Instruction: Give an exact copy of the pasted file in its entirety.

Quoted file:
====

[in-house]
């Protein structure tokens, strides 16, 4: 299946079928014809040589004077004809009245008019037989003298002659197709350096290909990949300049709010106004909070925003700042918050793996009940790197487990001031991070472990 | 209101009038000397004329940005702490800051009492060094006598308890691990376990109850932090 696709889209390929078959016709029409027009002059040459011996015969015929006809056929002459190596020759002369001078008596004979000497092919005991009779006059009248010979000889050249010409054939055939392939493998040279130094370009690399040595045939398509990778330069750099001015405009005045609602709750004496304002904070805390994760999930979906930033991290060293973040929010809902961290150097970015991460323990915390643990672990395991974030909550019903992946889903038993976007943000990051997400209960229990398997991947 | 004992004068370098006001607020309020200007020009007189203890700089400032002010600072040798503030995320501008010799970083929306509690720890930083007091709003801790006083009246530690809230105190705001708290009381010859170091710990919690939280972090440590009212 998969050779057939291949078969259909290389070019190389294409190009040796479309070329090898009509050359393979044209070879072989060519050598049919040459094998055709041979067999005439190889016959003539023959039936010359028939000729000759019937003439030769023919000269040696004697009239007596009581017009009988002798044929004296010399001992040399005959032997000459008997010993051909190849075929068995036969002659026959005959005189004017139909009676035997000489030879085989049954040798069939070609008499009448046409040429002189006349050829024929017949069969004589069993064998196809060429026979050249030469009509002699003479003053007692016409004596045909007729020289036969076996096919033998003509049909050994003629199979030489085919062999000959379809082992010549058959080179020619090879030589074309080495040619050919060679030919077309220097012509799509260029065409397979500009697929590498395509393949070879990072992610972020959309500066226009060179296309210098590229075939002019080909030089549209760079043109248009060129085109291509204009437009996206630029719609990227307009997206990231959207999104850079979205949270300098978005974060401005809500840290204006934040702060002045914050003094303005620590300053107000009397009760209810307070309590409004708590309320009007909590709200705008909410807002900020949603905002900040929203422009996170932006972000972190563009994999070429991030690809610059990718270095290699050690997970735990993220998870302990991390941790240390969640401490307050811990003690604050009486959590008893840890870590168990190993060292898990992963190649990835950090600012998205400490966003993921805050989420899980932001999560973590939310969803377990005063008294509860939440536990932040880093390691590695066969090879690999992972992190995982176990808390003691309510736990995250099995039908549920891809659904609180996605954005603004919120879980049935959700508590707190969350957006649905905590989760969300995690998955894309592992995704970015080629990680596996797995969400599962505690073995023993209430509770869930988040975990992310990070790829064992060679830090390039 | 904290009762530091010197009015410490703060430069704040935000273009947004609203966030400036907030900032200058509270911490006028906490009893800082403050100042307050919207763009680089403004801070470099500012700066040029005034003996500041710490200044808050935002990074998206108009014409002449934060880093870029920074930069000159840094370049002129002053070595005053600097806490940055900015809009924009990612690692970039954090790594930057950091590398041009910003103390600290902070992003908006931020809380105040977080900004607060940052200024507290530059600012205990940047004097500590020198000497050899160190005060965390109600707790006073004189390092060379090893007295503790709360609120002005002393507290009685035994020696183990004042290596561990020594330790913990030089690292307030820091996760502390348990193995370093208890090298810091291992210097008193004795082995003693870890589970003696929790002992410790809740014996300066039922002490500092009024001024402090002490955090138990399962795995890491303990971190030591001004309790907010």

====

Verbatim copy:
[in-house]
């Protein structure tokens, strides 16, 4: 299946079928014809040589004077004809009245008019037989003298002659197709350096290909990949300049709010106004909070925003700042918050793996009940790197487990001031991070472990 | 209101009038000397004329940005702490800051009492060094006598308890691990376990109850932090 696709889209390929078959016709029409027009002059040459011996015969015929006809056929002459190596020759002369001078008596004979000497092919005991009779006059009248010979000889050249010409054939055939392939493998040279130094370009690399040595045939398509990778330069750099001015405009005045609602709750004496304002904070805390994760999930979906930033991290060293973040929010809902961290150097970015991460323990915390643990672990395991974030909550019903992946889903038993976007943000990051997400209960229990398997991947 | 004992004068370098006001607020309020200007020009007189203890700089400032002010600072040798503030995320501008010799970083929306509690720890930083007091709003801790006083009246530690809230105190705001708290009381010859170091710990919690939280972090440590009212 998969050779057939291949078969259909290389070019190389294409190009040796479309070329090898009509050359393979044209070879072989060519050598049919040459094998055709041979067999005439190889016959003539023959039936010359028939000729000759019937003439030769023919000269040696004697009239007596009581017009009988002798044929004296010399001992040399005959032997000459008997010993051909190849075929068995036969002659026959005959005189004017139909009676035997000489030879085989049954040798069939070609008499009448046409040429002189006349050829024929017949069969004589069993064998196809060429026979050249030469009509002699003479003053007692016409004596045909007729020289036969076996096919033998003509049909050994003629199979030489085919062999000959379809082992010549058959080179020619090879030589074309080495040619050919060679030919077309220097012509799509260029065409397979500009697929590498395509393949070879990072992610972020959309500066226009060179296309210098590229075939002019080909030089549209760079043109248009060129085109291509204009437009996206630029719609990227307009997206990231959207999104850079979205949270300098978005974060401005809500840290204006934040702060002045914050003094303005620590300053107000009397009760209810307070309590409004708590309320009007909590709200705008909410807002900020949603905002900040929203422009996170932006972000972190563009994999070429991030690809610059990718270095290699050690997970735990993220998870302990991390941790240390969640401490307050811990003690604050009486959590008893840890870590168990190993060292898990992963190649990835950090600012998205400490966003993921805050989420899980932001999560973590939310969803377990005063008294509860939440536990932040880093390691590695066969090879690999992972992190995982176990808390003691309510736990995250099995039908549920891809659904609180996605954005603004919120879980049935959700508590707190969350957006649905905590989760969300995690998955894309592992995704970015080629990680596996797995969400599962505690073995023993209430509770869930988040975990992310990070790829064992060679830090390039 | 904290009762530091010197009015410490703060430069704040935000273009947004609203966030400036907030900032200058509270911490006028906490009893800082403050100042307050919207763009680089403004801070470099500012700066040029005034003996500041710490200044808050935002990074998206108009014409002449934060880093870029920074930069000159840094370049002129002053070595005053600097806490940055900015809009924009990612690692970039954090790594930057950091590398041009910003103390600290902070992003908006931020809380105040977080900004607060940052200024507290530059600012205990940047004097500590020198000497050899160190005060965390109600707790006073004189390092060379090893007295503790709360609120002005002393507290009685035994020696183990004042290596561990020594330790913990030089690292307030820091996760502390348990193995370093208890090298810091291992210097008193004795082995003693870890589970003696929790002992410790809740014996300066039922002490500092009024001024402090002490955090138990399962795995890491303990971190030591001004309790907010």